Dutch Military prepares for Room Clearing with RE-liON’s VR solution
Room clearing – also named close quarter battle (CQB) or close quarter combat (CQC) – is one of the hardest indoor tasks when operating in urban environments. Spaces are confined, movement is very restricted and people you run into are friendly or hostile and you need to decide in a fraction of a second.
To prepare for these missions, the Dutch Military is training their units in mockup environments shooting with FX, UTM, Airsoft or live ammunition, throwing flash bangs and breaching doors using explosives.
Force-on-force role play is limited and requires thick protective clothing (FX/UTM/Airsoft). Training with live ammunition is after all not possible. Thick protective clothing reduces the possibility to read peoples’ body language and thus their intent. The ‘look’ of role play is also a given as they are often your team mates that cannot suddenly change their physical appearance while training with elderly, young kids, etc is not allowed. When role play is impossible, static pictures are often used to depict hostile forces.
Another challenge is occupational disease: blast in confined spaces leads to traumatic brain injury (TBI) not to mention getting hit by projectiles from ammunition and other explosives. In the US alone, 450.000 service members were diagnosed with TBI in the period between 2000 and 2021. The total number of active service members is 1.4 million. This is relevant as our workforce is limited and training operators into highly skilled operators is a massive investment.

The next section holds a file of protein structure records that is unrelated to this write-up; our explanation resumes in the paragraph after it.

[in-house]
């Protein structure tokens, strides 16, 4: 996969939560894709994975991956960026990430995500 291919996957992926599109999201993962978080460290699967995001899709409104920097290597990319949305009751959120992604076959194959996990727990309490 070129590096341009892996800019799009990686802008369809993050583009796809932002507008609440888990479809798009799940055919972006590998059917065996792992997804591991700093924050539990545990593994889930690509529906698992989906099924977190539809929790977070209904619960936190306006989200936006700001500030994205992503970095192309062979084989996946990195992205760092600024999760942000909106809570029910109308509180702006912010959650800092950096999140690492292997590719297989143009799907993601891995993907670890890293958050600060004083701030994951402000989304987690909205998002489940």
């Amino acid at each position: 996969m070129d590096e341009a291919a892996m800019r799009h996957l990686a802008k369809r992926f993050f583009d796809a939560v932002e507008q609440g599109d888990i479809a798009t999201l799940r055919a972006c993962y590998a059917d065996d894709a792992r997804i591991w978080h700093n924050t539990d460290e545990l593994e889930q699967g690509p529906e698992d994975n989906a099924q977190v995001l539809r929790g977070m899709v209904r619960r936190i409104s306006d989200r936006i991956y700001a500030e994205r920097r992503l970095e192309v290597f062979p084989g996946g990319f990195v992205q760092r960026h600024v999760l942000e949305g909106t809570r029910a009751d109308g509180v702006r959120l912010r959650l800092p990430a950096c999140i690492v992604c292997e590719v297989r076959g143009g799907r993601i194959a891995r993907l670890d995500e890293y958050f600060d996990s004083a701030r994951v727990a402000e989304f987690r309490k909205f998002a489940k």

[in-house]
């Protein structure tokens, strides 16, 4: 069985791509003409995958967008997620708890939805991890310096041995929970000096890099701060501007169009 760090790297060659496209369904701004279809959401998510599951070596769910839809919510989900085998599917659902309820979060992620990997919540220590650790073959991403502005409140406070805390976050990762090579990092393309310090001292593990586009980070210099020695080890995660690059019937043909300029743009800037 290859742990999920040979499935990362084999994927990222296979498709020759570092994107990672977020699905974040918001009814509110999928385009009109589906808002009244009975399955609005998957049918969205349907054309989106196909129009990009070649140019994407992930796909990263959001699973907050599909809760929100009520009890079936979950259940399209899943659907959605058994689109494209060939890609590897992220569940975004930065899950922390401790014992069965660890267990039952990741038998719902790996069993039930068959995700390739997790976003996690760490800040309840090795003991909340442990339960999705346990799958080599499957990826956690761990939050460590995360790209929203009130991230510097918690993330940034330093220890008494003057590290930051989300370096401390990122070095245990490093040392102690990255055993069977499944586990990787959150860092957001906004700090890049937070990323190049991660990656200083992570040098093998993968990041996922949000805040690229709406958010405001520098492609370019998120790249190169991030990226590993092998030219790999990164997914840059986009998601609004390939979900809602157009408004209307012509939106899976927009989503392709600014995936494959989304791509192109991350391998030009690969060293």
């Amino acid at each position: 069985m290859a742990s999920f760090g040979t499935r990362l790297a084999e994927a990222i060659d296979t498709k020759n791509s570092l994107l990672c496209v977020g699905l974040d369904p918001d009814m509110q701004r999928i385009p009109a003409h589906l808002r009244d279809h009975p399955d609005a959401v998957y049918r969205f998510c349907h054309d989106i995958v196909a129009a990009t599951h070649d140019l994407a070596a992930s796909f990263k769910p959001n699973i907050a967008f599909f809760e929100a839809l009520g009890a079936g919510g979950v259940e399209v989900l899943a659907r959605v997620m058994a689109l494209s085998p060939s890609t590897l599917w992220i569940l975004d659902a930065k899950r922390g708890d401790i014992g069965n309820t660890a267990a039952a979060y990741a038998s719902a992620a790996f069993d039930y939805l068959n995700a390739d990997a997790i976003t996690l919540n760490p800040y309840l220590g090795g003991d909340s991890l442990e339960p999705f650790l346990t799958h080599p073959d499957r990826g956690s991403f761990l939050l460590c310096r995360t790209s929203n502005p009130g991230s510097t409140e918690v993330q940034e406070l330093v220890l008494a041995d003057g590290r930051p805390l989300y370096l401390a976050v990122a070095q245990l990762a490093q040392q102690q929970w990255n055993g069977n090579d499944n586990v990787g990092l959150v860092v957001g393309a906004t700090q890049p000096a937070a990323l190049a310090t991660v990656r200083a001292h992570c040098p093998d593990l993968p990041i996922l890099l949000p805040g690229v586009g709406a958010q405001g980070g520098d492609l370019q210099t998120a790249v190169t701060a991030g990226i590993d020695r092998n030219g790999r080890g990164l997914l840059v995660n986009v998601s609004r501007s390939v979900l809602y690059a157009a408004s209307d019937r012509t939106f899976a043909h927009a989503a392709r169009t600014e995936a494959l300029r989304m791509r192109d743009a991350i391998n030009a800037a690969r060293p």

In room clearing, the opposing force decides how the situation plays out. When the opposing force as well as the surroundings are static and limited, one can doubt the practicality of what so called ‘realistic training’. In reality, you are only stimulating the ‘act’ stage (physical/technical skills) instead of the full OODA loop.
Although field training exercises (FTX) are still the preferred way of training in many militaries and it’s considered ‘realistic training’, the Netherlands Ministry of Defense choose to look for more flexible ways to help out.
Together with the Army Simulation Center, RE-liON developed a mobile training solution leveraging Virtual Reality. Resulting in a blend of supported/autonomous training on squad level, small units can now train 2-4-8 and 12-person SOPs. Variety and complexity are tailored to objective measurements of task performance. This is what we call measurably skilled.
The units are facilitated by a mobile training team (MTT) at their desired location. Setup time once the MTT arrives is 1 hour and requires only 2 persons and an empty space.
To ensure efficiency, the trainer can, in real time, adjust training complexity using the academy kit which allows easy addition or removal of computer-generated role plays. They can also adjust visibility, add sound stressors and switch between training environments within one minute.
This setup is in operational use since 2017 and resulted in more efficient use of training time and improvement of full OOD(A) loop stimulation while preparing.